The “Connect With a Vet” telehealth service allows pet owners to connect directly with a licensed veterinarian and discuss the health concerns of their pets, the company said in a statement.
The vets will not diagnose medical conditions, provide treatment or prescribe medications, but they could offer referrals to their local vets or emergency clinics.
The service is free of charge and can be accessed through subscribing to the company’s Autoship program, which is responsible for nearly 70% of Chewy’s net sales.
“Visiting a local vet continues to be a challenge for many pet parents during this time. Similarly, the vet community has also been impacted via clinic shutdowns or reduced clinic hours. So, we thought, why not come up with a solution that can help both communities,” said Sumit Singh, CEO of Chewy.
The service originally launched in May in Florida and Massachusetts and expanded to over 35 states with plans of spreading nationwide.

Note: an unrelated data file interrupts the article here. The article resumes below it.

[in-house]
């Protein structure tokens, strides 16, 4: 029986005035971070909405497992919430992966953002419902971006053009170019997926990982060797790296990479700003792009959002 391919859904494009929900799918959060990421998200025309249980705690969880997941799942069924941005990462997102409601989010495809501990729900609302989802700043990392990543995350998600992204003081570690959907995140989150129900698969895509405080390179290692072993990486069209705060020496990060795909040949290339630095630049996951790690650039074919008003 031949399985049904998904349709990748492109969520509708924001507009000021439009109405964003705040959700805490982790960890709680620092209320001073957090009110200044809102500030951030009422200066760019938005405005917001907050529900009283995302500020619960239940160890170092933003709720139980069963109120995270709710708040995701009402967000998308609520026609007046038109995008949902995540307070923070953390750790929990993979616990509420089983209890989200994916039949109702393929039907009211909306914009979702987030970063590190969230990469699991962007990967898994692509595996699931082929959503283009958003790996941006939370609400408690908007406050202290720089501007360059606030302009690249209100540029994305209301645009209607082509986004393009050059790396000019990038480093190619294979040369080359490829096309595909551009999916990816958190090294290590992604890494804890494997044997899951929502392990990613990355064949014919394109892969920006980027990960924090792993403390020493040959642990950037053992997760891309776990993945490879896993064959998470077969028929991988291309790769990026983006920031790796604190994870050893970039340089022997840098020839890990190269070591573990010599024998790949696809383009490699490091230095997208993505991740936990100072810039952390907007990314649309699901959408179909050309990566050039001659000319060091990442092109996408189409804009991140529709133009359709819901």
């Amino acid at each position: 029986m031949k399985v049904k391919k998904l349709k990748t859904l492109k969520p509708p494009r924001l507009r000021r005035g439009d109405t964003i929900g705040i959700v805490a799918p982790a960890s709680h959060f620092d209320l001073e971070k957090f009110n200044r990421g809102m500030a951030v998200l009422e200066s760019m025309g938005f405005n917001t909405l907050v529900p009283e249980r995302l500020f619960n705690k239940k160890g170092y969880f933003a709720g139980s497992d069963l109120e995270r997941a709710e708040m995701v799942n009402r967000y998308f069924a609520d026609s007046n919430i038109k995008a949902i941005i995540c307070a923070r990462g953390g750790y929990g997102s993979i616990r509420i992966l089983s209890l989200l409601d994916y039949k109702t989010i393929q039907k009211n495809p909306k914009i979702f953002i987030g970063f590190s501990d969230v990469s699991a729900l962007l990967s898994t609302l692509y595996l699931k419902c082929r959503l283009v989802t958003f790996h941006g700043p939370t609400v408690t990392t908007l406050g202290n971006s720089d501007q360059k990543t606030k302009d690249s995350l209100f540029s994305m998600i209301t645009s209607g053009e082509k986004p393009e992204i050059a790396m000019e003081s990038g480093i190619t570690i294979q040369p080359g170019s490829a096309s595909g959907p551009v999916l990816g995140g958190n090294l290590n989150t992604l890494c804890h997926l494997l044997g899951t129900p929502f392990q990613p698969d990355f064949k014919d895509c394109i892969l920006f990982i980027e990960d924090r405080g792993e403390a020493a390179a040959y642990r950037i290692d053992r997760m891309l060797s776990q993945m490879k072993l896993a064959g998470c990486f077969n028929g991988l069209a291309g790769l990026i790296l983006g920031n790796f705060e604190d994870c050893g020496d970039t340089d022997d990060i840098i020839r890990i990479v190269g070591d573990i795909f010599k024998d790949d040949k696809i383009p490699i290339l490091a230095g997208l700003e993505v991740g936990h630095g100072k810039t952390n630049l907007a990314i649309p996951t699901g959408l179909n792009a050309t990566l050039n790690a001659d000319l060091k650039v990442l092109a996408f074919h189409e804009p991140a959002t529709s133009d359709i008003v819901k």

Chewy said that 80% of program users rated the service 10/10 during its pilot phase.
The company launched the service by partnering with vets impacted by the pandemic and those seeking to work through flexible schedules.
Earlier this month, a Jefferies analyst said that Chewy should benefit from increasing pet ownership.
Analyst Stephanie Wissink also nearly doubled her share-price target, to $100 from $59, after taking over coverage of the company.
In September, the company posted better-than-expected second-quarter revenue, as online sales of pet products due to in-shelter restrictions caused by the pandemic.
Revenue grew 47% to $1.7 billion for the just-completed period. It reported a net loss of $32.8 million, including a share-based compensation expense of $37.8 million.